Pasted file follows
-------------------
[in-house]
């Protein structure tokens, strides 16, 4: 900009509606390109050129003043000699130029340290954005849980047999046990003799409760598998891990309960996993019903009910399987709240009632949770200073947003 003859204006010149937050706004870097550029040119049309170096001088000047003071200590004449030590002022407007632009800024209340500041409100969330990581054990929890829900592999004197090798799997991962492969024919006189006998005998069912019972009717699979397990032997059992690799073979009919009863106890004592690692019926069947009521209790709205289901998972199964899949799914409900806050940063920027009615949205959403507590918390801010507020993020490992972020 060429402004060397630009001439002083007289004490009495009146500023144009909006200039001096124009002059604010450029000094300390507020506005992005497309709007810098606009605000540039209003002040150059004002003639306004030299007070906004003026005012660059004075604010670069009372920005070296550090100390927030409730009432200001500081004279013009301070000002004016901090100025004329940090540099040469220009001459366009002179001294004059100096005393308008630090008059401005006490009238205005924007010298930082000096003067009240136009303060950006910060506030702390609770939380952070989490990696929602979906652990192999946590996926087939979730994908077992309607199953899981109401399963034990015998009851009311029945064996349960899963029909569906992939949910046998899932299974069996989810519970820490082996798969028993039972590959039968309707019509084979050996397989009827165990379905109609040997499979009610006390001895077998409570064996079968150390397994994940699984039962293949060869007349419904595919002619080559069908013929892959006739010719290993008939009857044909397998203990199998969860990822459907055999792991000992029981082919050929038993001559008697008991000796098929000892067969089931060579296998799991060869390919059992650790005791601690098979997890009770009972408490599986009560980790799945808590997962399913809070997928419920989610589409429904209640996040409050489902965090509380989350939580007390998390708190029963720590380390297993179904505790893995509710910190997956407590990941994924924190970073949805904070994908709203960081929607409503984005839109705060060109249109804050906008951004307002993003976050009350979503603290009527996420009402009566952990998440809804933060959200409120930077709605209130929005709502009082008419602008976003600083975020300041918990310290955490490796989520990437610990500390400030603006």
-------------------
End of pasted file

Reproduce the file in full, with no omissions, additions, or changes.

[in-house]
């Protein structure tokens, strides 16, 4: 900009509606390109050129003043000699130029340290954005849980047999046990003799409760598998891990309960996993019903009910399987709240009632949770200073947003 003859204006010149937050706004870097550029040119049309170096001088000047003071200590004449030590002022407007632009800024209340500041409100969330990581054990929890829900592999004197090798799997991962492969024919006189006998005998069912019972009717699979397990032997059992690799073979009919009863106890004592690692019926069947009521209790709205289901998972199964899949799914409900806050940063920027009615949205959403507590918390801010507020993020490992972020 060429402004060397630009001439002083007289004490009495009146500023144009909006200039001096124009002059604010450029000094300390507020506005992005497309709007810098606009605000540039209003002040150059004002003639306004030299007070906004003026005012660059004075604010670069009372920005070296550090100390927030409730009432200001500081004279013009301070000002004016901090100025004329940090540099040469220009001459366009002179001294004059100096005393308008630090008059401005006490009238205005924007010298930082000096003067009240136009303060950006910060506030702390609770939380952070989490990696929602979906652990192999946590996926087939979730994908077992309607199953899981109401399963034990015998009851009311029945064996349960899963029909569906992939949910046998899932299974069996989810519970820490082996798969028993039972590959039968309707019509084979050996397989009827165990379905109609040997499979009610006390001895077998409570064996079968150390397994994940699984039962293949060869007349419904595919002619080559069908013929892959006739010719290993008939009857044909397998203990199998969860990822459907055999792991000992029981082919050929038993001559008697008991000796098929000892067969089931060579296998799991060869390919059992650790005791601690098979997890009770009972408490599986009560980790799945808590997962399913809070997928419920989610589409429904209640996040409050489902965090509380989350939580007390998390708190029963720590380390297993179904505790893995509710910190997956407590990941994924924190970073949805904070994908709203960081929607409503984005839109705060060109249109804050906008951004307002993003976050009350979503603290009527996420009402009566952990998440809804933060959200409120930077709605209130929005709502009082008419602008976003600083975020300041918990310290955490490796989520990437610990500390400030603006």